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March 18, 1950 - Image 3

Resource type:
Text
Publication:
The Michigan Daily, 1950-03-18

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S' 1em1AF; MAR V 18; 1950~

ILE MICIGAN DIAIL Y

rA"I,

__U

WWAU

'M'Gymnasts Face Ken

it StateTonight
Last Home Meet Finds
Levenson, Squad Ready

° aSSIFIED u
'_'

Second Period Barrage
TopsWolverine Sextet

(Continued from Page 1)
aggressive game. Then Boston's
Dick Kelley started the Terriers'
four-goal barrage at 4:27 when he
lifted Lloyd Robinson's rebound
over goal-tender Jack MacInnes'
stick. Defensemen Bill Jurgele-
vich tied up the game five minutes
later by drilling a loose puck into
the Michigan goal from two feet
out on the right.
At 11:18 Garrity broke the
national individual scoring rec-
ord of 78 points by finishing up
a passing act following a face-
off outside the Michigan blue
line. The goal put the Terriers
in the lead for the first time in
the game.
Seven minutes later, Dick Kel-
ley racked up his second goal of
the evening on a three-man rush
with only defenseman Lou Pao-
latto barring the way. Garrity got
his eightieth point of the year on
the assist.
Gordon Third
In K of C Mile
(Special to The Daily)
Turning in one of his most bril-
liant efforts of the season,sMichi-
gans Aaron Gordon finished third
in the invitational Catholic Uni-
verse Bulletin Mile, beating out
John Joe Berry at the Cleveland
Knights of Columbus track meet
last night,
Gordon flashed a 60-second last
lap to take the number three spot
behind Len Truex of Ohio State,
who won in 4:20.2 and John Two-
mey of the Illinois A.C. who was
second.
DESPITE THE slow time, Coach
Don Canham said that Gordon
would have nabbed third no mat-
ter what pace would have been set,
for the Michigan runner really
had it last night.
Tom Elmblad and Wally Atchi-
son, scheduled to enter the pole
vault and hurdles respectively, ar-
rived at the meet too late to par-
ticipate. A wreck on -the New York
Central line delayed their train
which also carried the entrants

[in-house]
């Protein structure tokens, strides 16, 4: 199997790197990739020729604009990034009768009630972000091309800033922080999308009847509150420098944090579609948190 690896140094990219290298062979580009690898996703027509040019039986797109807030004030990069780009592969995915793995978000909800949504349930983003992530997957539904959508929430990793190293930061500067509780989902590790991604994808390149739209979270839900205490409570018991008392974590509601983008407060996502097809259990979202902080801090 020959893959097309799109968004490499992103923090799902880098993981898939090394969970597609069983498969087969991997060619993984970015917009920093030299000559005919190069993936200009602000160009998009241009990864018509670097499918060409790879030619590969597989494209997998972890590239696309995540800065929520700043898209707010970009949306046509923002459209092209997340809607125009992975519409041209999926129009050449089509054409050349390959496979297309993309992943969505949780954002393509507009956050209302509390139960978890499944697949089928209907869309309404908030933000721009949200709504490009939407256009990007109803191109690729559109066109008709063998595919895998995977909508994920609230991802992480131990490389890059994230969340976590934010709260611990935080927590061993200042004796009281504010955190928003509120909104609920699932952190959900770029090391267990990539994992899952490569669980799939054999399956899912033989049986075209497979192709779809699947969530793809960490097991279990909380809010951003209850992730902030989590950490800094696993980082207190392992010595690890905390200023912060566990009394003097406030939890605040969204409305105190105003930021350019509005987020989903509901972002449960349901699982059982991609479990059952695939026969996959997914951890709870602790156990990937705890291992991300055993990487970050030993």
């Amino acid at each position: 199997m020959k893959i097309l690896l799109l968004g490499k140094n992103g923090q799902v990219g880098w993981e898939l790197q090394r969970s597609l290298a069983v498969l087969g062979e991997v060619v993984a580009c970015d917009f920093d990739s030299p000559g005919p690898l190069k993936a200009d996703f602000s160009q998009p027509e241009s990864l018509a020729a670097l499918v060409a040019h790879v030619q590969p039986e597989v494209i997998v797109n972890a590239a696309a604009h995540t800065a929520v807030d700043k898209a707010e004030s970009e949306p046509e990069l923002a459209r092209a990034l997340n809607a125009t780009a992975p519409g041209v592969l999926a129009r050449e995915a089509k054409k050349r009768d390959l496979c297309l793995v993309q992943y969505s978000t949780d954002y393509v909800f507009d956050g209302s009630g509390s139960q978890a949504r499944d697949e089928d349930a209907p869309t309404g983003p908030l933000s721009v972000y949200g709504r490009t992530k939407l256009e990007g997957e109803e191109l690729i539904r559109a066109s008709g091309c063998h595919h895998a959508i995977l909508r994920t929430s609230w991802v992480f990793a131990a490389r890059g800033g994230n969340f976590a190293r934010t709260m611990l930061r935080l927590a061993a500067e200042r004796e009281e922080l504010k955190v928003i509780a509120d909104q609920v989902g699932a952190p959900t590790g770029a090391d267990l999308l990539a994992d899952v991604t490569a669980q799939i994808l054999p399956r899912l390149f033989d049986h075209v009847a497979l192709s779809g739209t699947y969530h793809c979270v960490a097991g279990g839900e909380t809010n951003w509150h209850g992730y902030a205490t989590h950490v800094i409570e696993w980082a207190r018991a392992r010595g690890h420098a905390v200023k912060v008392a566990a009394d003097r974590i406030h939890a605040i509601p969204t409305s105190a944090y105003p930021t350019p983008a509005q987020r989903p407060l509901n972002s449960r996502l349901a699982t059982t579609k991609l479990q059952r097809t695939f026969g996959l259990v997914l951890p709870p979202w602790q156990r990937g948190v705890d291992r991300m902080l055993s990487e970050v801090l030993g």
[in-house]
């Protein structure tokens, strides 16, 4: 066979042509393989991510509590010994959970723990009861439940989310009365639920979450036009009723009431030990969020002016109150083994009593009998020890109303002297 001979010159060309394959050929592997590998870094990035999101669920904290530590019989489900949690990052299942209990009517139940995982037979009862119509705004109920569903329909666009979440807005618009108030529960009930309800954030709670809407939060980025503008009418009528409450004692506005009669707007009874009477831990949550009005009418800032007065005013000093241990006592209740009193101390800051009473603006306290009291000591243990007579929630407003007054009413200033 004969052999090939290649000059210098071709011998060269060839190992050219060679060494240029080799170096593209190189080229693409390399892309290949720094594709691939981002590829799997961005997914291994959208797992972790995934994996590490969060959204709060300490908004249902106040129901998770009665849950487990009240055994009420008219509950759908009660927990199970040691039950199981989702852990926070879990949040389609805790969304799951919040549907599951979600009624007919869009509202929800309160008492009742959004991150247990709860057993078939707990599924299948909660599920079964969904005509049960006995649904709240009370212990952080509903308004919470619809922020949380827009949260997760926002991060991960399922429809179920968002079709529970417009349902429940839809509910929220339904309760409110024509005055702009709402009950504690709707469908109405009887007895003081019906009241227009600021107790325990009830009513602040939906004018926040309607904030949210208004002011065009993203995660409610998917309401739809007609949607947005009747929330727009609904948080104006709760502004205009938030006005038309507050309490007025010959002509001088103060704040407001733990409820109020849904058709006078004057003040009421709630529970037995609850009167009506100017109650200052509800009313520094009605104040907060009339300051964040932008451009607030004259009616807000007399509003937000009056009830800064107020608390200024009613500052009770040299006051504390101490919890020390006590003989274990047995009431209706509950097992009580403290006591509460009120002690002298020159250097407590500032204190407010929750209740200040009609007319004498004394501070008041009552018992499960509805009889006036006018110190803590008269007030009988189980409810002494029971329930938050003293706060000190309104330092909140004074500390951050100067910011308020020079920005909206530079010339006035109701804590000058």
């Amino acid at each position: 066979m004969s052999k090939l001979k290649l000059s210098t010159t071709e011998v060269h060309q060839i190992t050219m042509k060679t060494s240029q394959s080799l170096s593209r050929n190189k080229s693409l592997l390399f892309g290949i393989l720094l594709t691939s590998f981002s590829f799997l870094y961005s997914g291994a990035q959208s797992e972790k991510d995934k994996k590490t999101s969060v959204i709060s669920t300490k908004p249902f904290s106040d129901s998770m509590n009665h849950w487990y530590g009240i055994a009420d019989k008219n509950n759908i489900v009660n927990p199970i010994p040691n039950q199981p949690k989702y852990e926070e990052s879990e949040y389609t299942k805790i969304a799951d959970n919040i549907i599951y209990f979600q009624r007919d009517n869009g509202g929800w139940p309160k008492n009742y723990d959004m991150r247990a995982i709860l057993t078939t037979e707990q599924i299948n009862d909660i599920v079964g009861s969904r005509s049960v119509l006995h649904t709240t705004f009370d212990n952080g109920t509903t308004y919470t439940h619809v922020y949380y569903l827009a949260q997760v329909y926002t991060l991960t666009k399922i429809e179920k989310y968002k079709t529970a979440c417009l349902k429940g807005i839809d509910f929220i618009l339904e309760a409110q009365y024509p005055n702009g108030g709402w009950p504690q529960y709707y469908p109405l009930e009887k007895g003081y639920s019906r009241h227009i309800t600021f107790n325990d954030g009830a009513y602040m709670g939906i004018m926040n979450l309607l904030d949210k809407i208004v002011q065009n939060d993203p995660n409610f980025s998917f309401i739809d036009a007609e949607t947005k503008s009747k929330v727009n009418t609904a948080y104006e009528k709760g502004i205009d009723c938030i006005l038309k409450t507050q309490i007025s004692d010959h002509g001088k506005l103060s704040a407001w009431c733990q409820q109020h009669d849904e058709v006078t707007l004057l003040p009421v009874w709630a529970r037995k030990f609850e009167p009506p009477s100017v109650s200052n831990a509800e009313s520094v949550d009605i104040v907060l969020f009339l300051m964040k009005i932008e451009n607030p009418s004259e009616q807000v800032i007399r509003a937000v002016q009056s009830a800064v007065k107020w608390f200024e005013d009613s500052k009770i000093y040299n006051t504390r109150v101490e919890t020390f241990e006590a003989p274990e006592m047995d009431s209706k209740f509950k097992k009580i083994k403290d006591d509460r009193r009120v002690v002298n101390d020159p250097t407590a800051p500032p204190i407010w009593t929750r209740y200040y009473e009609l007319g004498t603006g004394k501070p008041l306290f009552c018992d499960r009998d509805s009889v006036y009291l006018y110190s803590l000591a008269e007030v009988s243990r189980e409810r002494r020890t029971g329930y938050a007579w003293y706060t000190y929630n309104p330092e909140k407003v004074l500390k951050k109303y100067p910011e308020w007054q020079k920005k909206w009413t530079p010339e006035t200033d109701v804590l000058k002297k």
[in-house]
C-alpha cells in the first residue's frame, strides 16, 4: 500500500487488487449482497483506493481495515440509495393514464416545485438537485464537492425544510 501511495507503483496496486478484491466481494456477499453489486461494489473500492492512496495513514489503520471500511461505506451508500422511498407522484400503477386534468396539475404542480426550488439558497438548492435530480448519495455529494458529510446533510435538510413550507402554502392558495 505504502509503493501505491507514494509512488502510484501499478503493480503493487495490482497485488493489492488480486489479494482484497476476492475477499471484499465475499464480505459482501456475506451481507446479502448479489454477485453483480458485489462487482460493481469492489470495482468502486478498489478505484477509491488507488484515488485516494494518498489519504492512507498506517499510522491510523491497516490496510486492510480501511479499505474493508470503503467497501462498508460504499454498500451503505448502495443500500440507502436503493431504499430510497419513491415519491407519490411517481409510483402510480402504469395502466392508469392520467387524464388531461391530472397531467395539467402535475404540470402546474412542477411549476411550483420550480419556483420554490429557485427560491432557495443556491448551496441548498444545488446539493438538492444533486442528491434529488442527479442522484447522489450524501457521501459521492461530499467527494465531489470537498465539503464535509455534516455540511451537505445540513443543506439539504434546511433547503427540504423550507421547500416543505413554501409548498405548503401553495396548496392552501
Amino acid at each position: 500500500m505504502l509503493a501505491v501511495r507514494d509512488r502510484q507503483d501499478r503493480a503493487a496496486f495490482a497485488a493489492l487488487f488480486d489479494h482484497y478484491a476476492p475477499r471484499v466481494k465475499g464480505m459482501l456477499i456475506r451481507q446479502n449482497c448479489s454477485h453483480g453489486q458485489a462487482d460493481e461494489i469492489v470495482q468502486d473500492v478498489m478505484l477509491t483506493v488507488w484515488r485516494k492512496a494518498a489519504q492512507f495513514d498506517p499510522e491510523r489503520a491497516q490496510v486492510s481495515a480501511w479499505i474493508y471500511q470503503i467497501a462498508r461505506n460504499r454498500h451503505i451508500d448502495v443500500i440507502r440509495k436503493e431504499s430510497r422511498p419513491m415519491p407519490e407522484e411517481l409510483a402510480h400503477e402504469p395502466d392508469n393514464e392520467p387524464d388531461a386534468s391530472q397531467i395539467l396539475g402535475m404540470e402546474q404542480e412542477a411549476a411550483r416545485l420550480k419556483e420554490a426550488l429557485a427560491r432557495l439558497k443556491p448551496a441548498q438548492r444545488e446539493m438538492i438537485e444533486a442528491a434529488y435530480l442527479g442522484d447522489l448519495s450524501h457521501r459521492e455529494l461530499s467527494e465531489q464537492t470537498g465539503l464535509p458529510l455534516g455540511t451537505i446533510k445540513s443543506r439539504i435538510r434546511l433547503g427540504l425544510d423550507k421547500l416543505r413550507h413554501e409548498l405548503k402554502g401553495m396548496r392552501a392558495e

from Michigan State College.

THE THIRD period opened with
Michigan's passing a bit erratic
but the Wolverines managed to
break Joe Marmo open on a pass
from Grant at 6:23. Marmo blast-
ed the puck past Bevins from five
feet out.
After his Wolverines were un-
able to tie the score, Coach Hey-
liger took MacInnes out of the
nets at 17:32 and put six for-
wards on the ice in a last des-
perate attempt to knot the score.
This afternoon Michigan will
meet Boston College in the con-
solation game with Boston Uni-
versity and Colorado College fac-
ing off for the championship to-
night. Colorado gained the finals
by beating Boston College, 10-3,
Thursday night.
B aseb all
Roundup
LAKELAND, Fla. - (P) - The
Cincinnati Reds bunched three
hits and a walk for three runs in
a big fourth inning yesterday and
beat the Detroit Tigers 5-3 in an
exhibition game before 1,535 fans.
The Detroiters outhit the Reds
10-9 but John Hetk and Harry
Perkowski kept the hits pretty well
scattered. The game was the third
between the teams, each taking an
earlier 10-8 win.
PHOENIX, Ariz. -- (P) - The
lowly St. Louis Browns wallop-
ed the New York Giants 10 to 7
in an exhibition baseball game
here yesterday.
For the Browns Lou Kretlow
was effective, although erratic.
He was nicked for two hits and
three runs in the first five
frames.
MIAMI, Fla. - (IP) - Paul Hin-
drichs, the fourth Yankee pitcher,
walked Peewee Reese with the
bases loaded and two out in tie
tenth inning to give the Brooklyn
Dodgers a 5 to 4 victory over the
New York Yankees last night in
the Miami Baseball Stadium.
Dodger catcher Roy Campenel-
la accounted for two of the Brooks'
runs, one on a sinle and the other
on a long fly.
SAN BERNARDINO, Calif-
(IP)-Carl Sawatski, rookie Chi-
cago Cub catcher, drove home
runs with clutch singles yester-
day to lead the Cubs to a 6-4
exhibition win over the Pitts-
burgh Pirates.
Both clubs collected nine hits.
Mary Rickert hit a homer for
Pittsburgh and Hank Sauer did
the same thing for Chicago. The
blows came with no one on base.
SARASOTA, Fla.-(P)-Picking
up eight of their runs in clusters
of two the Boston Red Sox drew
first blood in their five game in-
tra city series with the Braves,
knocking off the Boston National
Leaguers 9-5 yesterday before 2,-
585 Payne Field fans.
ST. PETERSBURG, Fla.-(P)
-The St. Louis Cardinals scor-
ed four runs off Joe Haynes in
the fifth inning yesterday and
that was enough to beat the
Washington Senators, 4 to 3.
Marty Marion opened the ral-
ly with a double and rookie
Steve Bilko climaxed it with a
two-run single.

-' By MARV EPSTEIN .
Gordie Levenson will be back in
the line-up tonight as the Michi-
gan gymnastics team goes all out
i against Kent State University in
'~an attempt to put its first post-